Sept 20–Over time, our inboxes become our repositories for the records, receipts and the revolving door of other documents that make up our lives; both business and personal. In the past year, more of our lives have migrated onto the internet than ever before. As a result, our inboxes are piling up with content, much of which is extremely valuable to cyber criminals.
While the communications from colleagues could present opportunities for impersonation on the part of a hacker, so too could shared platform notifications, inbox ticket updates and software update notifications. As we download an increasing number of apps onto our desktops, we tend to accumulate an increased volume of corresponding inbox clutter.
Security implications of clutter
Email security applications are a core component of inbox protection. Experts also suggest that we may wish to apply a tool able to track who has opened an email, and when. While this might initially sound like an invasion of privacy, experts indicate that this could provide insights into what type of data may have been stolen and weaponized following a significant cyber security breach. Should email service providers offer clients more granular access to message viewing histories?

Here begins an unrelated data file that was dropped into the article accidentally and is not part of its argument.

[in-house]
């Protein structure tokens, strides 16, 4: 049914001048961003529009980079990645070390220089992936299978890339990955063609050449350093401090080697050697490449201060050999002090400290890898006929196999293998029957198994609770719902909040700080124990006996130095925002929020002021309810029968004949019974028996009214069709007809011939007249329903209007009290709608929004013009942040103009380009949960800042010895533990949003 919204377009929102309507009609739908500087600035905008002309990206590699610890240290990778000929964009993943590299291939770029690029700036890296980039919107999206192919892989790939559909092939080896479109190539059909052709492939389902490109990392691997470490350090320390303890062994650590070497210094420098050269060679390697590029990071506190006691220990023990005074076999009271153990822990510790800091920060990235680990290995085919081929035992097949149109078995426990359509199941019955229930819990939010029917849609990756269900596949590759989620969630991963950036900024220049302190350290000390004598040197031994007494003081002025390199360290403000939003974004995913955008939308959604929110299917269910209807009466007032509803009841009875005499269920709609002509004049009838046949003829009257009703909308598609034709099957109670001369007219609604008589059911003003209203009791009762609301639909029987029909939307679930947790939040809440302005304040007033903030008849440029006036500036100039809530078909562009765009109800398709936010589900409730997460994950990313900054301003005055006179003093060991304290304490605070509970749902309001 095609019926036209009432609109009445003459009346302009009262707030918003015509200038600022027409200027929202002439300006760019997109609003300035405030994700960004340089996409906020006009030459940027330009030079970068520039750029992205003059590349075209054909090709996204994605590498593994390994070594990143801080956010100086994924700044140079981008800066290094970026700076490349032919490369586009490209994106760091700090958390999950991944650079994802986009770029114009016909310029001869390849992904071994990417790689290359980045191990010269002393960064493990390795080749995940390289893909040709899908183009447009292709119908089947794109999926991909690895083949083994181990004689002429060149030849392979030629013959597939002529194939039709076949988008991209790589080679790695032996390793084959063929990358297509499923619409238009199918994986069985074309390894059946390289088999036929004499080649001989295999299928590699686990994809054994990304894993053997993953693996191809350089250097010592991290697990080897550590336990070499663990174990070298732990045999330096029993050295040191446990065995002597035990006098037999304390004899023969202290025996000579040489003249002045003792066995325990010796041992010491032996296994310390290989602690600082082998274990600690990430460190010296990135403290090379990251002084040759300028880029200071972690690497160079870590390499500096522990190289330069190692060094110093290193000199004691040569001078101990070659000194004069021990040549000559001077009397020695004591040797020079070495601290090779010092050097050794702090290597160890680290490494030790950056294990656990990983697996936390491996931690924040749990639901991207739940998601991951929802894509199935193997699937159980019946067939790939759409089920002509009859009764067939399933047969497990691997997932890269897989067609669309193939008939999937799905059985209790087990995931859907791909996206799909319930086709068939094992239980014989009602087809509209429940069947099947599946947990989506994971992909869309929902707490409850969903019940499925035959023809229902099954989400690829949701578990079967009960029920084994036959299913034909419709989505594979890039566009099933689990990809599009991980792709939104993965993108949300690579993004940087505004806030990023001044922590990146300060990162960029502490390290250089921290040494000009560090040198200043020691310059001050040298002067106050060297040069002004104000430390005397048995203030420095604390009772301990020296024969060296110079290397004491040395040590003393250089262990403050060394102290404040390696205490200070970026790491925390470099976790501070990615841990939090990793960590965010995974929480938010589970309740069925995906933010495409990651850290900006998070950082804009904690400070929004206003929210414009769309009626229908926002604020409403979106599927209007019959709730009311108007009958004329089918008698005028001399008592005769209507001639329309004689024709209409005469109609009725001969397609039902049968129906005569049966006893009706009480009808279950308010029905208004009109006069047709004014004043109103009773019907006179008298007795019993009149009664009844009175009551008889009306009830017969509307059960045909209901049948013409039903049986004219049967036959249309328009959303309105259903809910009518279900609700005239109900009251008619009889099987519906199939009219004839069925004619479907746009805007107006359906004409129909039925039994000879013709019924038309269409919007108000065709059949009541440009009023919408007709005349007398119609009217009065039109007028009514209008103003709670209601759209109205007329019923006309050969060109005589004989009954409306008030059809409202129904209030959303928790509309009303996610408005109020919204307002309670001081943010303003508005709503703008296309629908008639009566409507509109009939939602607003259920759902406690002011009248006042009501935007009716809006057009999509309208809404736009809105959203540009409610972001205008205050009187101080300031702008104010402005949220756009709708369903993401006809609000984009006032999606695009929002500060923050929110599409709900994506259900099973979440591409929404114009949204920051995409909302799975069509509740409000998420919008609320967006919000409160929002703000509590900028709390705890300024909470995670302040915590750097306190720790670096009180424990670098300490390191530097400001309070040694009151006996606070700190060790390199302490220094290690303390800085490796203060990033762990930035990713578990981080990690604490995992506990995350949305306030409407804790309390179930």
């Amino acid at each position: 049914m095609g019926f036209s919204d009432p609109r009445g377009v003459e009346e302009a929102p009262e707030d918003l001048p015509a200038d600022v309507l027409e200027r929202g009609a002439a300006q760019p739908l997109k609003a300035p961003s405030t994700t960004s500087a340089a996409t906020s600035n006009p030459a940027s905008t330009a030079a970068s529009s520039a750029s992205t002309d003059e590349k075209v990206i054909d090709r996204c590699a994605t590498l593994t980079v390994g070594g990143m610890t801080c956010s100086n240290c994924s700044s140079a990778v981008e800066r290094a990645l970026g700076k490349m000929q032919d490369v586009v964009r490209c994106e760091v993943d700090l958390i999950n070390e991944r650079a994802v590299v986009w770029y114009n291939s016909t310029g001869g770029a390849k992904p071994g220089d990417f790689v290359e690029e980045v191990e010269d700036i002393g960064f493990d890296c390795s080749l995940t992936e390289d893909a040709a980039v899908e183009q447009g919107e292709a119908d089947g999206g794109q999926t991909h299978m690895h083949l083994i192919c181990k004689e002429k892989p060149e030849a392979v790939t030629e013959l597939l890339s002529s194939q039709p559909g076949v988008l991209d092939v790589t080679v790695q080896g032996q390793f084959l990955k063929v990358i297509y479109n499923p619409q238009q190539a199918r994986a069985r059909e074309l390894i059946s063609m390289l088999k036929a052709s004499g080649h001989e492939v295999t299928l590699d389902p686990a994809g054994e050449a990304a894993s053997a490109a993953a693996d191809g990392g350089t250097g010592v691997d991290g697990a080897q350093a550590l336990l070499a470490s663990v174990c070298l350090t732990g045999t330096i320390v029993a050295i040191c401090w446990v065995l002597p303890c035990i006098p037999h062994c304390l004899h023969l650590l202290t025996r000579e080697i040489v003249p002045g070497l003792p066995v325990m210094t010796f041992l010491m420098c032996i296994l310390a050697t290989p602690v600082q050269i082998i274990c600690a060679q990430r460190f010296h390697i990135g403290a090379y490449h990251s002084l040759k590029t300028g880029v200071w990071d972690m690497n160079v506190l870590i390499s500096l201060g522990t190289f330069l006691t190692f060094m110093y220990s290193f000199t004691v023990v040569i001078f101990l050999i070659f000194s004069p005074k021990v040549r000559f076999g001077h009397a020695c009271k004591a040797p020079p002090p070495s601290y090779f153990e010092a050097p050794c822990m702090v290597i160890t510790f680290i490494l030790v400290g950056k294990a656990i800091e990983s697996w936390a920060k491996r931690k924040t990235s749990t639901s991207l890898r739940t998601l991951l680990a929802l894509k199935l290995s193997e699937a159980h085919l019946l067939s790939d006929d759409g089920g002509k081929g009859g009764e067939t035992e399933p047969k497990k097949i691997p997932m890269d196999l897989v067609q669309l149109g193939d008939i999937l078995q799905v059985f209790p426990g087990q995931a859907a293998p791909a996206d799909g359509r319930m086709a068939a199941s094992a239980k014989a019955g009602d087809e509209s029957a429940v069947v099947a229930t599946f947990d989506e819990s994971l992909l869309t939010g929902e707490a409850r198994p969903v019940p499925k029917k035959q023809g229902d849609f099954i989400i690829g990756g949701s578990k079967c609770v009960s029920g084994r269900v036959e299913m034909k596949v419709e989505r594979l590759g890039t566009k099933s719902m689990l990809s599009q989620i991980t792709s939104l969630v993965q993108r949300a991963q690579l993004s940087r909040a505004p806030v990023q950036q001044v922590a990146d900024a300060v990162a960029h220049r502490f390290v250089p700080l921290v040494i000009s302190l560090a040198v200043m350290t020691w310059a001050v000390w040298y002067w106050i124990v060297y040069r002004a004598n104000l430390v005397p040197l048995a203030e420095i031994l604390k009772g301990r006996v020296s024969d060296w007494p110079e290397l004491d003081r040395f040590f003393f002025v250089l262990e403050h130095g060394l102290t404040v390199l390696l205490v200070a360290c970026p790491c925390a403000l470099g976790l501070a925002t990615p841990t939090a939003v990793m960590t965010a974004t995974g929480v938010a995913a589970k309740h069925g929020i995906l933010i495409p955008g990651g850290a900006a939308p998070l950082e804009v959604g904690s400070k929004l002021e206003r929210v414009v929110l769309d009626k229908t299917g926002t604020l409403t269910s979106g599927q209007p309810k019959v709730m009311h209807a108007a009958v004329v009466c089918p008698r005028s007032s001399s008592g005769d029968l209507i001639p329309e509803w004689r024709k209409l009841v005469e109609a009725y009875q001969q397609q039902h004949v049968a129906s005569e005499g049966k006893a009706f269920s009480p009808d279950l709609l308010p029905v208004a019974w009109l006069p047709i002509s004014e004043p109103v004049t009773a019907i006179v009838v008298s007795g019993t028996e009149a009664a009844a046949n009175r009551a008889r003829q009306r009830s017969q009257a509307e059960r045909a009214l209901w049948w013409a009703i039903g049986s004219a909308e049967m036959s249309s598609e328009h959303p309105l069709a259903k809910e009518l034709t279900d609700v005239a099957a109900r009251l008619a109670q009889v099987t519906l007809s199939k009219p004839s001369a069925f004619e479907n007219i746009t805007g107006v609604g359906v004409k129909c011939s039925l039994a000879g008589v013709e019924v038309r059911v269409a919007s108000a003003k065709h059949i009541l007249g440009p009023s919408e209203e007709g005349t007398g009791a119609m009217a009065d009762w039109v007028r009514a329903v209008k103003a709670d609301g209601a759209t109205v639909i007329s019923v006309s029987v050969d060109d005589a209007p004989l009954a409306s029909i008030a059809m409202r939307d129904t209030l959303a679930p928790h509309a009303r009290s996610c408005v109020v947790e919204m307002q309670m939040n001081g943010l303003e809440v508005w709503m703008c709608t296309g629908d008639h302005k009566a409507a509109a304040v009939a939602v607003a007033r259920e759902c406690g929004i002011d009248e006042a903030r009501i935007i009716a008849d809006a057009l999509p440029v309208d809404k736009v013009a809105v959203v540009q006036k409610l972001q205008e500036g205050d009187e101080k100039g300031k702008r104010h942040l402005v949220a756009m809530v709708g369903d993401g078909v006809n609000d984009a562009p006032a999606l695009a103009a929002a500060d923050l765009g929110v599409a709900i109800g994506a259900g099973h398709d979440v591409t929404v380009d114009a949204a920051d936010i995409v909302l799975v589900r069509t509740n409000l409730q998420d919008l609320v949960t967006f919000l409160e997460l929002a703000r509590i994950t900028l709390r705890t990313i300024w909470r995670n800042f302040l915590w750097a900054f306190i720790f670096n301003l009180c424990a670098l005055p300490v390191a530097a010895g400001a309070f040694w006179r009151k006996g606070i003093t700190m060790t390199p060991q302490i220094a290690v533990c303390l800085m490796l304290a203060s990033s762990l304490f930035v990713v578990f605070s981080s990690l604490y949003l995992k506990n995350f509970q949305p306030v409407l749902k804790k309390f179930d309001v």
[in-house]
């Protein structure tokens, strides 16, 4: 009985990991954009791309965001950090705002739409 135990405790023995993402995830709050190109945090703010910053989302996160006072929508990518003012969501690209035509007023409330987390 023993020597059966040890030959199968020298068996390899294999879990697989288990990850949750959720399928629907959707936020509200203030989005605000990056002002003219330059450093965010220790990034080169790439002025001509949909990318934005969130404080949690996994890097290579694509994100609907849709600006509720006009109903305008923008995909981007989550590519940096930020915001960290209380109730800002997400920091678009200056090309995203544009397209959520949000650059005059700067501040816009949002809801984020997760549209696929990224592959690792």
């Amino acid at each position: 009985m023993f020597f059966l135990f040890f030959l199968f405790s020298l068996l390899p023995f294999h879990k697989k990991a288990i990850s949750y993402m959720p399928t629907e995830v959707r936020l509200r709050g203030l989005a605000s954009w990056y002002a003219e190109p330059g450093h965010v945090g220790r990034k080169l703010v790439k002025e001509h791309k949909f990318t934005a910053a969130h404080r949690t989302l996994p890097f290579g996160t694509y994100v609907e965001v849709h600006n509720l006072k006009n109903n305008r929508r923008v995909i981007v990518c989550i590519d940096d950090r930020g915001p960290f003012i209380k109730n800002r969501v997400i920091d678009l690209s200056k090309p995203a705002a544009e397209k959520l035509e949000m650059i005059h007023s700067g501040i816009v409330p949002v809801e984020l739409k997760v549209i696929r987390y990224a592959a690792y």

Access granted: The single login
Thousands or hundreds of thousands of messages are corralled in an inbox. For a user, accessing an older and obscure message represents a relatively effortless task. One simply searches through the inbox using relevant search terms. However, this ease of use is also a boon to hackers, who wish to rifle through messages in search of sensitive information. Adding additional inbox-based archive controls could help minimize the effects of an email-based breach.
The inbox presents a log of our lives. It also presents unparalleled “opportunities” for cyber criminals. As use of email in business and in personal pursuits continues to expand, cyber security teams need to consider new classes of tools and tactics to protect this environment.
Relying on previous methodologies for email protection is a start. At the same time, such measures may not be adequate in preventing and detecting advanced email-based threats. Given that our use of email has changed, organizations may need to change email protection methodologies.
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